Dear Miss Manners: I found out that when my mother-in-law asks for gifts, she asks for things that she would not buy for herself. This came up because she recently mentioned that she never orders from a specific brand because it is overpriced.
She had asked for, and I gave her, something from that brand last Christmas. I am insulted that she feels it suitable for others to spend their money on things that she thinks are not a good value.
I realize Miss Manners does not like gift registries of any sort, but since they are a common reality, what is the proper etiquette for what goes on them? I personally never list anything that I would not buy for myself.
Gentle reader: Isn't it the object of presents to give someone something she would not buy for herself?
By accepting the "common reality" of allowing people to choose their own presents, thus neatly eliminating the need to be thoughtful, you have waived the objection to people stating what they really want.
It is true that what passes for thoughtfulness is now for the prospective recipient to consider the spending ability of those she hopes will do her shopping.
Do you wonder why Miss Manners considers all this a perversion of generosity and gratitude?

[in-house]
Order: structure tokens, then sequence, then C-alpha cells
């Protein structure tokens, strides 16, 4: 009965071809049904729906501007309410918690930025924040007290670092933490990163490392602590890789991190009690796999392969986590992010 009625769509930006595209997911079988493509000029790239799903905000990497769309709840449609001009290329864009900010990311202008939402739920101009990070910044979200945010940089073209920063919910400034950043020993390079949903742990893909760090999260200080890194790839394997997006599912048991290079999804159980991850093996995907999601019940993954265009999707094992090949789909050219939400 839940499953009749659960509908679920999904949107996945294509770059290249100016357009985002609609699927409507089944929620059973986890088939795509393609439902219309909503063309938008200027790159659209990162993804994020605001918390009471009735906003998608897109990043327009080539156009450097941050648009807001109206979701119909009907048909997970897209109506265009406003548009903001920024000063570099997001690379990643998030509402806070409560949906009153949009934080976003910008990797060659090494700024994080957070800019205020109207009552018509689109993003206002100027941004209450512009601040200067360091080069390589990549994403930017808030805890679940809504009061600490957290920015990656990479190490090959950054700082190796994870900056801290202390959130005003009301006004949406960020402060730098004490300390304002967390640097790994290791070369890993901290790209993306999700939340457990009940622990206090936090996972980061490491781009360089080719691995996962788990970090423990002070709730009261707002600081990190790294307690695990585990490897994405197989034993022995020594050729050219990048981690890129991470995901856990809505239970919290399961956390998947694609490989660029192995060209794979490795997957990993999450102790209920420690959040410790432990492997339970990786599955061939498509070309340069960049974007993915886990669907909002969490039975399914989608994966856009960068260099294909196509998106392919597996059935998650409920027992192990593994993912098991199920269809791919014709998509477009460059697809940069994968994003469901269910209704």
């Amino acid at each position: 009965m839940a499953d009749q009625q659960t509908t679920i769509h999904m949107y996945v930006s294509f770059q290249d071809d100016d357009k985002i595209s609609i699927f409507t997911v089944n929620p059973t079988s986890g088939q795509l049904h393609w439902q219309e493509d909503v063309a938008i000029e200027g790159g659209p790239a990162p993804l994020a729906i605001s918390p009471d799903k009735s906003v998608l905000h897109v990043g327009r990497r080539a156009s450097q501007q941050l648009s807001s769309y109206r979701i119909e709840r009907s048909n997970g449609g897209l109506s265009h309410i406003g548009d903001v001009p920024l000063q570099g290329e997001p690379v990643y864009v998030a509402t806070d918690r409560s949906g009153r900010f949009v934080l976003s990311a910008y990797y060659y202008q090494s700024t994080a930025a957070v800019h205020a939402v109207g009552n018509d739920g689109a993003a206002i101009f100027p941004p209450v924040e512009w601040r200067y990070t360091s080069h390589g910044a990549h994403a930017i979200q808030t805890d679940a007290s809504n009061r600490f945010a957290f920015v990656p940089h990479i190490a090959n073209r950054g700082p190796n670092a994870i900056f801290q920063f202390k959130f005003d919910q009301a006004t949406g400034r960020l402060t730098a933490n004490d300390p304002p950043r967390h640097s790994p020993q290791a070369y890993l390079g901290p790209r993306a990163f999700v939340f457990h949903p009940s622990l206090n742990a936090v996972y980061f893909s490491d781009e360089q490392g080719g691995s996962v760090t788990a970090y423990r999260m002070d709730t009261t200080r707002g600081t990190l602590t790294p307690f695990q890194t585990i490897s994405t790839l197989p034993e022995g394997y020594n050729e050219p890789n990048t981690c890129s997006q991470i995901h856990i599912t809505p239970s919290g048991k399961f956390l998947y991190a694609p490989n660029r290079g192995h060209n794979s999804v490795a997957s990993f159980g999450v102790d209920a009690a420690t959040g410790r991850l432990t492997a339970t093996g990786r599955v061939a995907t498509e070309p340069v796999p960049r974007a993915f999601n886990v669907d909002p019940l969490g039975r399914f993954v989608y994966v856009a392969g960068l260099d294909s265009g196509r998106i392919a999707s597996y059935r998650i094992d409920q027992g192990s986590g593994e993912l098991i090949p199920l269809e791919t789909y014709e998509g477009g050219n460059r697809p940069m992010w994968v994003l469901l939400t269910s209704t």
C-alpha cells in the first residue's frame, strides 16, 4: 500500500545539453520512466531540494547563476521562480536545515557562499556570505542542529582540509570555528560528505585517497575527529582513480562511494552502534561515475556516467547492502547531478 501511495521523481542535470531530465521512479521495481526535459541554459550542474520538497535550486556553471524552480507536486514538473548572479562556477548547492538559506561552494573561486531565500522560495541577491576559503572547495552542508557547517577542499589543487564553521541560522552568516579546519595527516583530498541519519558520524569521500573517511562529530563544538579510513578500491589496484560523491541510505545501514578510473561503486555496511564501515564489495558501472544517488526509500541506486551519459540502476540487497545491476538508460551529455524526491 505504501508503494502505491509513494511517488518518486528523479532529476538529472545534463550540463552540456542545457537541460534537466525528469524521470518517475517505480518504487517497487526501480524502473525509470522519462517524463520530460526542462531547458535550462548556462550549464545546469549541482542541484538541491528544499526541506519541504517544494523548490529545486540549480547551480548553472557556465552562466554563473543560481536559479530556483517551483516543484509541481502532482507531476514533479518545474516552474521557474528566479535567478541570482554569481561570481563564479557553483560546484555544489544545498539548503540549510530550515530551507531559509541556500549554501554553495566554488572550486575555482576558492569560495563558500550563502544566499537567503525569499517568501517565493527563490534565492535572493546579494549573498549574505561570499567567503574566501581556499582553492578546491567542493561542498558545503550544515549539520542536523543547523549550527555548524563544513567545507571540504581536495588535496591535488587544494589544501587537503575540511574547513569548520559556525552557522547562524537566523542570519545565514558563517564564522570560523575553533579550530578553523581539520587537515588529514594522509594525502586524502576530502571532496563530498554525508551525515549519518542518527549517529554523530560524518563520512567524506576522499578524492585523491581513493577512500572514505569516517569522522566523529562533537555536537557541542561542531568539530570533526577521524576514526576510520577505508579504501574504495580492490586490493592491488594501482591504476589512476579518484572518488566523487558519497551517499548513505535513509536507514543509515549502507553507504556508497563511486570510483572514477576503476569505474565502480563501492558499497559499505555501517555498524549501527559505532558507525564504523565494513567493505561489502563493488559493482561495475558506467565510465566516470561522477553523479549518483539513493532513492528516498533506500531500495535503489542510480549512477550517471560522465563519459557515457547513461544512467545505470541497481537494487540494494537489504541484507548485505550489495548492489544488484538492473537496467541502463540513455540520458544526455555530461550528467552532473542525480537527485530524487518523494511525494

Left out of the loop
Dear Miss Manners: I often find myself caught off-guard by family members who don't invite me to functions, but still make me feel guilty.
I was not invited to my niece's 50th birthday dinner. When I was talking to her brother, he bluntly told me that they're going to a local restaurant for dinner. I didn't know anything about it and I really didn't know how to respond. Then, after a long pause, he said, "It's her 50th birthday!!"
I felt like he was going out of his way to make me feel bad. I just said the first thing that came to mind, which was, "Aren't you afraid to go out to a restaurant amidst COVID?" He said no, then I said, "I can't do that. I'm afraid of going out." Then he dropped it.
But I was not even invited. How should I have handled it?
My husband can't be in the same room with my family because he doesn't like them, so they're used to me making excuses not to attend family gatherings. But at the same time, they fail to invite me and then say things like that to make me feel bad.
Gentle reader: Well, you could start attending family events, with or without your husband, when the conditions are safe. Or you could even host one to show that you want to be included.
Otherwise, Miss Manners does not understand your complaint: You stopped accepting invitations and your relatives stopped issuing them.
"Miss Manners" is Judith Martin of the Washington Post. Send questions to her website, missmanners.com or to email@example.com.